What’s the best time to visit Europe? This is probably the biggest nonsense question asked about European travel. Any Google search on the topic will result in a virtually infinite amount of forum threads explaining why its a nonsense question, like this one, for example. Answers by Europeans can be summarized as 1- “Europe is pretty big, so it depends on where you go”, 2- “It really depends on what you want” and 3- “Any time is good”, none of which is really helpful. What if you are a budget traveller then? How can you time your European travel to keep your budget from going over the roof?
- Go in the summer
If you’re on a budget, travelling in the summer is pretty essential as the good weather allows you to save quite a bit. Thanks to the good weather, you can save for example by going camping instead of booking a hotel, or by having a picknick in the park rather than having lunch in a restaurant. Sure, you can do that “off-season”, too, but its much less fun in the cold November rain.
But summer is the high season?! The sad truth is, that in Europe, there is no real “high” and “low” season. Prices of food, hotels, train tickets and attractions are rather season-independent all over the continent, so you’ll probably pay the same in November as in August. Yes, the months of July and August are the busiest time in Europe. Fortunately, European summer is more than just July and August – in Scandinavia, for example, May is the driest month and the Mediterranean is still warm even in October. Europe, as I said, is pretty big, so outside famous tourist-traps like Venice or Paris its just fine in August, as better weather helps spread the tourists over larger areas. Actually, even in the most heavily touristed places its really not that crowded if you just take two steps off the beaten track.
- Go while you’re young
Isn’t budget travelling for young people anyway? What’s so special about going to Europe while you’re young? As it turns out, there is a catch here. Asia and South America are relatively cheap anyway. Even if you’re travelling with children, you can still have a great time in Thailand or Bolivia and not go bankrupt. Europe is a whole different story. In Europe it takes a bit more effort to travel on a budget. I’m not saying its impossible to camp with a family and you sure can go couchsurfing in your 50’s, like my parents did. But as a young person you’re slightly more likely to hitchhike instead of renting a car or to crash on someone’s couch for a few days. Plus, significant youth discounts, like 35% off the Eurail pass are available to youngsters living in or visiting Europe.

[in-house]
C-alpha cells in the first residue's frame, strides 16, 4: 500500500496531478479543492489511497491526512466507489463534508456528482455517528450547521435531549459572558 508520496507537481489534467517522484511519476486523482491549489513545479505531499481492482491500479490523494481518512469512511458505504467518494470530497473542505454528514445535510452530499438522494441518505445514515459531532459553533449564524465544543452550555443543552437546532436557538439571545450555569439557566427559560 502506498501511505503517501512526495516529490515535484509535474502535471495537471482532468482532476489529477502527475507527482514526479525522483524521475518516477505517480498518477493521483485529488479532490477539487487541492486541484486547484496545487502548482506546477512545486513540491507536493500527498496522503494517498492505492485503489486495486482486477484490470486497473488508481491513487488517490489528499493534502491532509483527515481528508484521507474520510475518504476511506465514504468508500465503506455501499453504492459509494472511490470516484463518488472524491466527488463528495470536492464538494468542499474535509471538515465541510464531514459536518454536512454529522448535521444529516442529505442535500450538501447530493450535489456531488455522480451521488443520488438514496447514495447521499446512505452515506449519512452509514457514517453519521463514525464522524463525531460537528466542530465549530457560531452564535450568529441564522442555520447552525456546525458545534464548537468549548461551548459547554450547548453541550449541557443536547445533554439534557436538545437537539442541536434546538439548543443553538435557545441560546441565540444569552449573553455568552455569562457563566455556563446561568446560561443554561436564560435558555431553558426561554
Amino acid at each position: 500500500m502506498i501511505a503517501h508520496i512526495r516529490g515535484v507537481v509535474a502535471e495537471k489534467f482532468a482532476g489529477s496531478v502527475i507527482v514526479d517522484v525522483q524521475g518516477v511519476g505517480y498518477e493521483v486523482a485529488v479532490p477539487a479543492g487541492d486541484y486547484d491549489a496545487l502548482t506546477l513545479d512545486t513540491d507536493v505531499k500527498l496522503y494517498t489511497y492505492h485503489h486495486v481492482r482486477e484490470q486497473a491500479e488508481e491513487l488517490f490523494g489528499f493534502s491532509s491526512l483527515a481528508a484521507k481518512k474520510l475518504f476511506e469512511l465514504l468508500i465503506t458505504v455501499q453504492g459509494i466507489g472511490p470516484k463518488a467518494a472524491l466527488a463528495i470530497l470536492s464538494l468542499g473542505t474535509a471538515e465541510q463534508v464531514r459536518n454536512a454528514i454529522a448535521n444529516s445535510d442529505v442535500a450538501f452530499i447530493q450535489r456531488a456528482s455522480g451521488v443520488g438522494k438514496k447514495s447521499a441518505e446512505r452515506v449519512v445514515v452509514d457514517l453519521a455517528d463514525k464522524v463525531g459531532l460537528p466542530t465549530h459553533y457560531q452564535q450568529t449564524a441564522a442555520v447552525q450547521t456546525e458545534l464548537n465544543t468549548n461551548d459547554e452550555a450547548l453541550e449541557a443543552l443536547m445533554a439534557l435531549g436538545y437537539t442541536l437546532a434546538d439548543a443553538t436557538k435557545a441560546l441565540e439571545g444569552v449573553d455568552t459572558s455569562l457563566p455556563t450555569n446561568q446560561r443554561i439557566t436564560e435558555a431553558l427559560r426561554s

- Go when you’re a student
Don’t say “I’ll go after I graduate”. Don’t wait until you save more money. Go while you’re still a student. Why is it a budget move? Because your university can help finance your semester abroad, because there are special discounts for students on pretty much everything, because you will spend more time away and thus save on settling costs. Because your program may actually include travelling around. Because student parties have cheap booze. And because its great fun.
Next time – my tips on what you can do for fun in Europe if you’re on a budget.
What are your experiences? When do you suggest is the best time to travel Europe if you’re on a budget?